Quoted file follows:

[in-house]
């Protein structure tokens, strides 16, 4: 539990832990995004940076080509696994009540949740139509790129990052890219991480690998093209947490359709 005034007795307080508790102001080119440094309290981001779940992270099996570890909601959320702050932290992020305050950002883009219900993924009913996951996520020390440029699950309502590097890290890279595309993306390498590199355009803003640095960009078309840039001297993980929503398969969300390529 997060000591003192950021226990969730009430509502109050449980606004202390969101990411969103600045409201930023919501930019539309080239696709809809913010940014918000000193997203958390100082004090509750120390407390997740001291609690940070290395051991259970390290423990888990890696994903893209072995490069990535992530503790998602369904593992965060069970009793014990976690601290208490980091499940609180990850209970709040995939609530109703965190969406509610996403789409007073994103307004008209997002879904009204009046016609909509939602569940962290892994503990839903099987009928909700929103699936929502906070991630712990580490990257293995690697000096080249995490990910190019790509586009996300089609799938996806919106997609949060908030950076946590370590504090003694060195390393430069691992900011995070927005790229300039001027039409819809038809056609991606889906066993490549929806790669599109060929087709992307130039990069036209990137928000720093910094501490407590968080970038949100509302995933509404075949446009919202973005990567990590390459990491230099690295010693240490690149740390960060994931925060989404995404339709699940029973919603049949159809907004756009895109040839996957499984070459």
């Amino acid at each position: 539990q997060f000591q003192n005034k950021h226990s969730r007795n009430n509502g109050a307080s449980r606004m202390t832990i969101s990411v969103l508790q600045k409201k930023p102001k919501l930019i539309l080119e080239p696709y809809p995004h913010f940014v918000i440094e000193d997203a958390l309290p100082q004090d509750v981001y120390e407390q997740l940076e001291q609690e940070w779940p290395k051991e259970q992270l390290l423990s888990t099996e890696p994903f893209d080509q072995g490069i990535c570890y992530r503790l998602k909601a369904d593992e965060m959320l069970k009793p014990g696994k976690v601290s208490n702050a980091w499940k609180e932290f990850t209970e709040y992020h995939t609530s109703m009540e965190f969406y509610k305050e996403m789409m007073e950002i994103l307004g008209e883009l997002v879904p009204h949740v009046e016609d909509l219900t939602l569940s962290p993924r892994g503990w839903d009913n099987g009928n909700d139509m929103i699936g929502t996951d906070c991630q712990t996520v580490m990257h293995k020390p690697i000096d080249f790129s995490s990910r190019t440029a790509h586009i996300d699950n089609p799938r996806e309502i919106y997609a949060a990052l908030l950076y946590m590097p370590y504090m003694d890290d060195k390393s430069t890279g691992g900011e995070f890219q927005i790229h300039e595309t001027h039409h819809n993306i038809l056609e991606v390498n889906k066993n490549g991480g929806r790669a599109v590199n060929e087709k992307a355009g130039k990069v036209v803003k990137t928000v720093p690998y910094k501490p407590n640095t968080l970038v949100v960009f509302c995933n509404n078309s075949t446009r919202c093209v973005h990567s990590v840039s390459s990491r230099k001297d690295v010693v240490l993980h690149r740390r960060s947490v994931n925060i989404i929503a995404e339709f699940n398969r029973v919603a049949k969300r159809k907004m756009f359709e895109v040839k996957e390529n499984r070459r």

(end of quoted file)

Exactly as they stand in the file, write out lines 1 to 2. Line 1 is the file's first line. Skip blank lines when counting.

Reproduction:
[in-house]
């Protein structure tokens, strides 16, 4: 539990832990995004940076080509696994009540949740139509790129990052890219991480690998093209947490359709 005034007795307080508790102001080119440094309290981001779940992270099996570890909601959320702050932290992020305050950002883009219900993924009913996951996520020390440029699950309502590097890290890279595309993306390498590199355009803003640095960009078309840039001297993980929503398969969300390529 997060000591003192950021226990969730009430509502109050449980606004202390969101990411969103600045409201930023919501930019539309080239696709809809913010940014918000000193997203958390100082004090509750120390407390997740001291609690940070290395051991259970390290423990888990890696994903893209072995490069990535992530503790998602369904593992965060069970009793014990976690601290208490980091499940609180990850209970709040995939609530109703965190969406509610996403789409007073994103307004008209997002879904009204009046016609909509939602569940962290892994503990839903099987009928909700929103699936929502906070991630712990580490990257293995690697000096080249995490990910190019790509586009996300089609799938996806919106997609949060908030950076946590370590504090003694060195390393430069691992900011995070927005790229300039001027039409819809038809056609991606889906066993490549929806790669599109060929087709992307130039990069036209990137928000720093910094501490407590968080970038949100509302995933509404075949446009919202973005990567990590390459990491230099690295010693240490690149740390960060994931925060989404995404339709699940029973919603049949159809907004756009895109040839996957499984070459």